Army-McCarthy Hearings

The Army-McCarthy Hearings were a series of hearings held by the United States Senate's Subcommittee on Investigations between March 1954 and June 1954. The hearings were held for the purpose of investigating conflicting accusations between the U.S. Army and Senator Joseph R. McCarthy. The Army accused McCarthy and his chief counsel, Roy Cohn, of pressuring the Army to give preferential treatment to G. David Schine, who was a former McCarthy aide and a friend of Cohn's. McCarthy countercharged that this accusation was made in bad faith, in retaliation for his recent aggressive investigations of suspected Communists and security risks in the Army.

Chaired by Senator Karl Mundt, the hearings were convened on March 16, 1954, with witnesses appearing from April 22, 1954 until June 17, 1954. The hearings received considerable press coverage, including live television broadcasts, and are widely believed to have contributed to McCarthy's decline in popularity.


Following World War II, concern over the increasing power of the Soviet Union and other Communist states led to investigations about the influence that Communist organizations had on the United States. The convictions of Alger Hiss and Julius and Ethel Rosenberg led some to believe that there were Communist infiltrators still operating in the government.

McCarthy came to national prominence in 1950, when he claimed to have a list of a number of people (McCarthy did not always cite the same number) known to the State Department as Communists, yet who still remained employed there. With the beginning of his second term as senator in 1953, McCarthy was made chairman of the Senate Committee on Government Operations. This committee included the Senate Permanent Subcommittee on Investigations, and the mandate of this subcommittee allowed McCarthy to use it to carry out his investigations of Communists in the government. McCarthy appointed Roy Cohn as chief counsel to the subcommittee.

In 1953, McCarthy's committee began an inquiry into the United States Army. This began with McCarthy investigating into Communist infiltration of the Army Signal Corps laboratory at Fort Monmouth. McCarthy's investigations were largely fruitless, but after the Army accused McCarthy and his staff of seeking special treatment for G. David Schine, McCarthy claimed that the accusation was made in bad faith. [cite news |first= |last= |authorlink= |coauthors= |title=G. David Schine |url= |quote=Twenty-three years ago this month, the curtain rang down on one of Washington's greatest television dramas: Army-McCarthy hearings. At the start, the focus was on G. David Schine, an Army private who had been chief consultant to the Senate Permanent Subcommittee on Investigations, which Senator Joseph R. McCarthy headed. ... |publisher=New York Times |date=June 5, 1977, Sunday |accessdate=2008-04-01 ] The senate decided that these conflicting charges should be investigated, and the appropriate committee to do this was the Senate Permanent Subcommittee on Investigations, usually chaired by McCarthy himself. Since McCarthy was one of the targets of the hearings, Republican Senator Karl Mundt was appointed to replace McCarthy as chair of the committee.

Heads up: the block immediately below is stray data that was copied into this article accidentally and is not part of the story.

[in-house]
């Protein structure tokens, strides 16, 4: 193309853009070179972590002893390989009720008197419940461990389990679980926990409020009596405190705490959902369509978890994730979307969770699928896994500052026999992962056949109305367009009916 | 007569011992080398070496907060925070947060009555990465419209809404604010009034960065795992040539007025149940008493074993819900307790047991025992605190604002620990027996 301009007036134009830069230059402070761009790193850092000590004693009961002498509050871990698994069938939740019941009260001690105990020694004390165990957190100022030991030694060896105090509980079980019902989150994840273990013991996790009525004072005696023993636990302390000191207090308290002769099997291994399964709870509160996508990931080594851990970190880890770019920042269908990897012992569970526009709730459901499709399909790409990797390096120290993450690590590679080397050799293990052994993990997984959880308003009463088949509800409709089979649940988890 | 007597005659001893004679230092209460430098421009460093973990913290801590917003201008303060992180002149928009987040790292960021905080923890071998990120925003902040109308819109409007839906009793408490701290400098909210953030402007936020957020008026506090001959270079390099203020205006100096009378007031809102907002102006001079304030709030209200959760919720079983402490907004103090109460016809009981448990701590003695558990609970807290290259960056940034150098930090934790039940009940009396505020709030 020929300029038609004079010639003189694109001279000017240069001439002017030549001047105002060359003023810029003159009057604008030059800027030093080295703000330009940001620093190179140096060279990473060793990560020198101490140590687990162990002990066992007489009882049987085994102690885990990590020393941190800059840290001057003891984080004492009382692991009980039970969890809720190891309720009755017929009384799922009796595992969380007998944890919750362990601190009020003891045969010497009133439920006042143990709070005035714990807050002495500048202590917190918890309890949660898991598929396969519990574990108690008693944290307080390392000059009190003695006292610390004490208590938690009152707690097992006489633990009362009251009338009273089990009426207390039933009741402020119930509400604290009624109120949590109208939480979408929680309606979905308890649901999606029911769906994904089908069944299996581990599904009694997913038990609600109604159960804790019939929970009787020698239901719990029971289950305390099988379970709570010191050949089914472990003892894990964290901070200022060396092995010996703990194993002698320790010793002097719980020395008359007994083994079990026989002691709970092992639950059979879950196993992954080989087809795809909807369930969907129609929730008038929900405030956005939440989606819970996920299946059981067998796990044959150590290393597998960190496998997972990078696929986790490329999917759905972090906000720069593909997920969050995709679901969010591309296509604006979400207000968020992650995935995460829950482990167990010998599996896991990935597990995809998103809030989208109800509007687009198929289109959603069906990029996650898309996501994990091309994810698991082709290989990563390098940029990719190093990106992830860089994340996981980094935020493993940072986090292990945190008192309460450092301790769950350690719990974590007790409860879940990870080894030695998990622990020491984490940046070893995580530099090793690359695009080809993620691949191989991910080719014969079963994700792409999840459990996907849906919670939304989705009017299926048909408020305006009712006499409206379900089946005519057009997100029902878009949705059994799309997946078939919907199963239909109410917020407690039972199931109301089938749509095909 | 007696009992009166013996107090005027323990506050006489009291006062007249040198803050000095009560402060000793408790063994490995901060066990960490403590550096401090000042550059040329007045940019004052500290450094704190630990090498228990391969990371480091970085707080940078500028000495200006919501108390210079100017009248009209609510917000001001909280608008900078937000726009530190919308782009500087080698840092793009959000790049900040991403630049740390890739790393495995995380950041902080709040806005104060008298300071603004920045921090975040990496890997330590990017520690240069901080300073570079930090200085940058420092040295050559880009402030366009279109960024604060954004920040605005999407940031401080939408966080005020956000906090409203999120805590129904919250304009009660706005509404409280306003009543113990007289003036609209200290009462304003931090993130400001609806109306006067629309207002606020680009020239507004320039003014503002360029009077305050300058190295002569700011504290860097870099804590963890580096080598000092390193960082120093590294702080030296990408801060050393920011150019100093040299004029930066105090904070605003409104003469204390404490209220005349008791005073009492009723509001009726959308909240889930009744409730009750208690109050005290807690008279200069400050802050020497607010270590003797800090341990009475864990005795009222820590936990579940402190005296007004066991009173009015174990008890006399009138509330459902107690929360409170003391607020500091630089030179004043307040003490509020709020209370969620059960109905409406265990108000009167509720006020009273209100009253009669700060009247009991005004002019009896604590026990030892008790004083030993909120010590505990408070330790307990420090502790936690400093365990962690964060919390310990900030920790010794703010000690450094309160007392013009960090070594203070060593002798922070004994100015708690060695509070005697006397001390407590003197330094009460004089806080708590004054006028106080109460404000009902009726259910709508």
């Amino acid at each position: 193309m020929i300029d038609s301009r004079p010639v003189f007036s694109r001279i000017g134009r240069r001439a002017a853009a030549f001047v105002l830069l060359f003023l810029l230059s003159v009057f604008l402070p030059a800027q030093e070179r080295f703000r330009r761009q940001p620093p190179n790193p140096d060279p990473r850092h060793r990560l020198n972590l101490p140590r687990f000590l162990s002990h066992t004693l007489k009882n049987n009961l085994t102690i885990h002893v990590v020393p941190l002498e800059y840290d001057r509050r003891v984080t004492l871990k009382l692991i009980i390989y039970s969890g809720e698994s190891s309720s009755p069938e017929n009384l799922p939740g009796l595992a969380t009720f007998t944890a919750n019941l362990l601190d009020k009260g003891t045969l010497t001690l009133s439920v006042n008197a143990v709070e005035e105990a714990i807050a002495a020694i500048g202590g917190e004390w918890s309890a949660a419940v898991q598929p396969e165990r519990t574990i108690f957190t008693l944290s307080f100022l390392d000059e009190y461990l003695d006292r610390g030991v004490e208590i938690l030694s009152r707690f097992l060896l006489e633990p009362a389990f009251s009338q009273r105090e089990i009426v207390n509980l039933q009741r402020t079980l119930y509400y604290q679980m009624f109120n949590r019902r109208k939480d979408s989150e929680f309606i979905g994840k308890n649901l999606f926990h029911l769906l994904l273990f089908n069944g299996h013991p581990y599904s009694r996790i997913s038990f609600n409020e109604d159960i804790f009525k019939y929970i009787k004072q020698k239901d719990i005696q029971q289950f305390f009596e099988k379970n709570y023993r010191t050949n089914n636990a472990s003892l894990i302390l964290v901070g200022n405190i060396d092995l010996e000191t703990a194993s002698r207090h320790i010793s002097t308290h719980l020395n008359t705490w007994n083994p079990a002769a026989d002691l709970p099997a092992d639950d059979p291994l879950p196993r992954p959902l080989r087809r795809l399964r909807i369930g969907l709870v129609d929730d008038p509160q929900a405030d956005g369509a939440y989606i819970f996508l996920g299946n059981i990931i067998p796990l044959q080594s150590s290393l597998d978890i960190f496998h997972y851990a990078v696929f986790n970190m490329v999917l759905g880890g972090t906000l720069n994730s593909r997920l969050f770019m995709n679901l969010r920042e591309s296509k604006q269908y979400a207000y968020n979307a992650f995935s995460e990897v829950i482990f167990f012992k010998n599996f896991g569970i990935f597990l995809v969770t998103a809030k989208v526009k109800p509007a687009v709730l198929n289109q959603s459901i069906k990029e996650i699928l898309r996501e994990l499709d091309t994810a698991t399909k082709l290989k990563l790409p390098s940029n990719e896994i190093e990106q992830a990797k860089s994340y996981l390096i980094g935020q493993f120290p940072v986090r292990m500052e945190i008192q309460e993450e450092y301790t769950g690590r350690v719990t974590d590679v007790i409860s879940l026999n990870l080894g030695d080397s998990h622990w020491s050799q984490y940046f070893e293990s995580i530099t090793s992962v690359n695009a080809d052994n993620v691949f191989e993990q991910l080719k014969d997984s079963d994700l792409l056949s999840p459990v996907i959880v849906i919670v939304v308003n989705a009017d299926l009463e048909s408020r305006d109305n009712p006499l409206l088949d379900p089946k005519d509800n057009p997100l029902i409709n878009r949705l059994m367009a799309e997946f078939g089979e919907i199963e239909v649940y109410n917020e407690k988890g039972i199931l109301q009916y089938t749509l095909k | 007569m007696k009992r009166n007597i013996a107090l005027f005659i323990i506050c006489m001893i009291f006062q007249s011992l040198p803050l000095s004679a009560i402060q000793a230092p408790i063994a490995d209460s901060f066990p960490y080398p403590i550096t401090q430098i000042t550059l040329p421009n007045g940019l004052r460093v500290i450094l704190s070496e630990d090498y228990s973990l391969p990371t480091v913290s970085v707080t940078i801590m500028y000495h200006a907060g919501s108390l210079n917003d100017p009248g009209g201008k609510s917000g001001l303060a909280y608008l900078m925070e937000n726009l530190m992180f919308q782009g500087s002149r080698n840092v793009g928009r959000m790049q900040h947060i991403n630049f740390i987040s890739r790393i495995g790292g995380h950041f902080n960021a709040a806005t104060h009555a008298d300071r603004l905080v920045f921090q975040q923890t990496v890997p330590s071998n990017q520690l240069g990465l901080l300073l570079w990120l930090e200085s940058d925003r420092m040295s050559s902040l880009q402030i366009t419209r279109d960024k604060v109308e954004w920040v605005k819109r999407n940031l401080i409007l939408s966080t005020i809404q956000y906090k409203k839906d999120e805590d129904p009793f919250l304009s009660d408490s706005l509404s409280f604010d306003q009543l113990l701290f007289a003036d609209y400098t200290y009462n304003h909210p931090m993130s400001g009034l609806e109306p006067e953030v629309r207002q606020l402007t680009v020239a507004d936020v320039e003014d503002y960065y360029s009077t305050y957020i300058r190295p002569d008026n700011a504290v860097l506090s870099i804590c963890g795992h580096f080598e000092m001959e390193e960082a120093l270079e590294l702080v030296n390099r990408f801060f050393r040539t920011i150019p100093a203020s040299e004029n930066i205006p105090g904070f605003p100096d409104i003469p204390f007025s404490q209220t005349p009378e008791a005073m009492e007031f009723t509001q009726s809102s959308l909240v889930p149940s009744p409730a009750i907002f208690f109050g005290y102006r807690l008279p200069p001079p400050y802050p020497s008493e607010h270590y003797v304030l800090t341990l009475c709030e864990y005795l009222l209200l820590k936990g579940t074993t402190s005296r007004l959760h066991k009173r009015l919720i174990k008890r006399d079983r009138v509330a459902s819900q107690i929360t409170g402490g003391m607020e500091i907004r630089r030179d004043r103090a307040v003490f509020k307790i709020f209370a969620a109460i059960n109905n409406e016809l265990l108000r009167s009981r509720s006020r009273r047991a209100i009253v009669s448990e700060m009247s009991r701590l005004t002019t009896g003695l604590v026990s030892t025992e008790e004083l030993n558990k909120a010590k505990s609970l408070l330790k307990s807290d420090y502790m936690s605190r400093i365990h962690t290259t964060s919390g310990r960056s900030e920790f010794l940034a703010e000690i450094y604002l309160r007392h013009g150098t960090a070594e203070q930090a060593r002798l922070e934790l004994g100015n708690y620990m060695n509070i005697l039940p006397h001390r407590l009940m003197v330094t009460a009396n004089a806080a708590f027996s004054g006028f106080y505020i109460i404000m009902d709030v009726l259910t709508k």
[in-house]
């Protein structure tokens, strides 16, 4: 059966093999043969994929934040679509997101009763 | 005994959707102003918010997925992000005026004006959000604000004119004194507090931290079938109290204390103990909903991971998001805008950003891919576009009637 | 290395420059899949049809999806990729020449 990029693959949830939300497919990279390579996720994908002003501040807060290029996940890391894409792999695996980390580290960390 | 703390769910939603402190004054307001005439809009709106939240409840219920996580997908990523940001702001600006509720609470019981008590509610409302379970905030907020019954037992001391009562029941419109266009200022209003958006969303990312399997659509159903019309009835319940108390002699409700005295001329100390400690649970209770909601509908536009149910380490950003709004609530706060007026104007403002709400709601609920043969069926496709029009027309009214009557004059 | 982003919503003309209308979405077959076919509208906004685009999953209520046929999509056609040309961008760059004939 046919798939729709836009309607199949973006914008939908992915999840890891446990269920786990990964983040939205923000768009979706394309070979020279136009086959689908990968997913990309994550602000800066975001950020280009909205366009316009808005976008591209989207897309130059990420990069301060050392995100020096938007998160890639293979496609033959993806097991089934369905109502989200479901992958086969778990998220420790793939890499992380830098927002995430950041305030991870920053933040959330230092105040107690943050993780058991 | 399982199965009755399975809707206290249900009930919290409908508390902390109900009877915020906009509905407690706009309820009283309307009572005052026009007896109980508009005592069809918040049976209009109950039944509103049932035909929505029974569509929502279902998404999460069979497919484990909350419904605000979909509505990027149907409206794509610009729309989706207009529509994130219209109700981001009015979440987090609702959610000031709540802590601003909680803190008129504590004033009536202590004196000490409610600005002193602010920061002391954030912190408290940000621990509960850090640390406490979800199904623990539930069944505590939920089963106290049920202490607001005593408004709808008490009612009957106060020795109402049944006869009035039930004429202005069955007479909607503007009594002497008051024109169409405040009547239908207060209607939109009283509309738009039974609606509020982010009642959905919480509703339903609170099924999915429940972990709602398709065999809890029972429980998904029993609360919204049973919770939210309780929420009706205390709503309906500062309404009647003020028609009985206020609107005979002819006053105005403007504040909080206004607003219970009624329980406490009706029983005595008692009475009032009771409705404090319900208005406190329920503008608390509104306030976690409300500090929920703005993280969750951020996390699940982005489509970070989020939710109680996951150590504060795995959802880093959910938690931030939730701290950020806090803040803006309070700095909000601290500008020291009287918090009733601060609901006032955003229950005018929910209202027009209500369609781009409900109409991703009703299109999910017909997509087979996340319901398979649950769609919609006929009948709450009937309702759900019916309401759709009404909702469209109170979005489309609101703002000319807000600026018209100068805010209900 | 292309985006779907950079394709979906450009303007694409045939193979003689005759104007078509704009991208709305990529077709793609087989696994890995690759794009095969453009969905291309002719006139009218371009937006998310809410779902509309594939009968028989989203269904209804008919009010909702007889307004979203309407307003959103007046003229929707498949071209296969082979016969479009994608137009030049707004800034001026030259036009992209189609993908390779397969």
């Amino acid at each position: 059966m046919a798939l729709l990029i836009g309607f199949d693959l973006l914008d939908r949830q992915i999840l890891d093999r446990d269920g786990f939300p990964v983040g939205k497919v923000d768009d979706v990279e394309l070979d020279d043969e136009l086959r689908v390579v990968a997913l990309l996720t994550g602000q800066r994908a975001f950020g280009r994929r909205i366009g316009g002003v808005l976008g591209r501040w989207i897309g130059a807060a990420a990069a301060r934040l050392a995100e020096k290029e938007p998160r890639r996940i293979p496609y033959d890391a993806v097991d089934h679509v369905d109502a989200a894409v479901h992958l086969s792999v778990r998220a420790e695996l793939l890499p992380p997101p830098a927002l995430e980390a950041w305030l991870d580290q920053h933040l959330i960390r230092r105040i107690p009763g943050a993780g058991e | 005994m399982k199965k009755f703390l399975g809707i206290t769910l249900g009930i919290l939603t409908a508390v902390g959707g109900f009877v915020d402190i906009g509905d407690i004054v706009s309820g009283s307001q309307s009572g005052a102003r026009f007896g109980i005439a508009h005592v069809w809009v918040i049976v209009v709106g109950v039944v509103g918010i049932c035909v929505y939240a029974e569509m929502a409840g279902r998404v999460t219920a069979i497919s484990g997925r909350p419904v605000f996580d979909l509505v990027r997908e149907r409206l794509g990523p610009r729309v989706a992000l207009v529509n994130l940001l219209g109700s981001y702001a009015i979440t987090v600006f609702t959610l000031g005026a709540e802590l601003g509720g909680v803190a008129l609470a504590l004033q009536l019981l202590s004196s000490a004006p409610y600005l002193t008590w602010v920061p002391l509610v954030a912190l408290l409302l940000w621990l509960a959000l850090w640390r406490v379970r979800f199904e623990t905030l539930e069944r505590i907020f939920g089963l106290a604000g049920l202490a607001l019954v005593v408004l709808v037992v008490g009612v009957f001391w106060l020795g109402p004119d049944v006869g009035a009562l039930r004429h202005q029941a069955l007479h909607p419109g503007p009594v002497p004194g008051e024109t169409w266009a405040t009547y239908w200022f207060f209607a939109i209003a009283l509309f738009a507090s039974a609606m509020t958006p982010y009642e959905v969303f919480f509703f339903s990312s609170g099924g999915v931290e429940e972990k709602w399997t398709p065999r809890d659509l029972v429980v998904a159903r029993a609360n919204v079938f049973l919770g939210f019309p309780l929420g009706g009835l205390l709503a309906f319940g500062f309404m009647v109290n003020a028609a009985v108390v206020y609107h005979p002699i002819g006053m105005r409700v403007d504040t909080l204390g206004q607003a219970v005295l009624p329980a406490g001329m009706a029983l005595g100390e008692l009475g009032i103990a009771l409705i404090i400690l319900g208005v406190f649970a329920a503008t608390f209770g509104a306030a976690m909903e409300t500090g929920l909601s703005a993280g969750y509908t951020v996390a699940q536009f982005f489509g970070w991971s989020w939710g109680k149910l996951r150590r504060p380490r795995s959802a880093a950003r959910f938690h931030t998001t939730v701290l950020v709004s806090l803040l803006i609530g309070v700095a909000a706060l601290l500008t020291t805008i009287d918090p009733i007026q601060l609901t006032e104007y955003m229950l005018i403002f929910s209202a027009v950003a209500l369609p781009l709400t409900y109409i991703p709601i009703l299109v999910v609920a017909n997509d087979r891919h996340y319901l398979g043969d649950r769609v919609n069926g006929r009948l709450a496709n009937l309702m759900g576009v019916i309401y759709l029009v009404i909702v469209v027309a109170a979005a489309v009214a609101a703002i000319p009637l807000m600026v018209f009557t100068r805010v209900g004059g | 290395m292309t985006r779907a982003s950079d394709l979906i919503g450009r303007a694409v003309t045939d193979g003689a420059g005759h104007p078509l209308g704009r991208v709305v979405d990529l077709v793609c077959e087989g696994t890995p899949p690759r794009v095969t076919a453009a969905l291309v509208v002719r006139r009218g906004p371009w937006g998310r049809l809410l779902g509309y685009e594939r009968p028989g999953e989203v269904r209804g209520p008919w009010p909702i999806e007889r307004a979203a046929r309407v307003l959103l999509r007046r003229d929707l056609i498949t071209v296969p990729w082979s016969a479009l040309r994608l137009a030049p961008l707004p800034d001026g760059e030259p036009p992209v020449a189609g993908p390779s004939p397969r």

McCarthy Hearings

The Subcommittee on Investigations hearings, chaired by Senator McCarthy, began on January 15, 1953 and ended on January 3, 1955, while the Army-McCarthy hearings, chaired by Senator Karl Mundt, began on March 16, 1954, and ended on June 17, 1954. The public sessions were broadcast from April 22, 1954 until their conclusion.

When McCarthy began the hearings, Roy Cohn was given the position of chief counsel, reassigning Francis Flanagan to the ad hoc position of general counsel. The ranking member was Senator John L. McClellan.

In all, 395 executive session witnesses and 214 public session witnesses were examined. 98 witnesses were called before the Army-McCarthy hearings in executive session, including Cohn himself, while 44 were called for public testimony.

Executive Sessions

In United States Senate history, executive sessions are designated for Senate business which involves the Executive Branch, and are often conducted in closed session. Despite the fact that there was essentially no executive business, Senator McCarthy held extensive examinations in executive session in order to keep the contents of these sessions secret. In practice, McCarthy would report portions of these sessions to the press.

The purpose of these executive sessions was ostensibly to determine if the witness could be "cleared," but witnesses were sometimes "cleared" on the basis of how well they could stand up to examination.

Pursuant to Senate rules, the executive session transcripts were made public in 2003.


Though the hearings were about Communist infiltration inside the government, the hearings often took on accusations of a different taboo. A portion of the hearings were taken up for the express purpose of evaluating the security risk of homosexuals in government and the issue would be brought up on other occasions, as well as being an undercurrent in the investigations.

A famous example of this undercurrent appearing in the testimony was the following exchange between Senator McCarthy and Joseph Welch: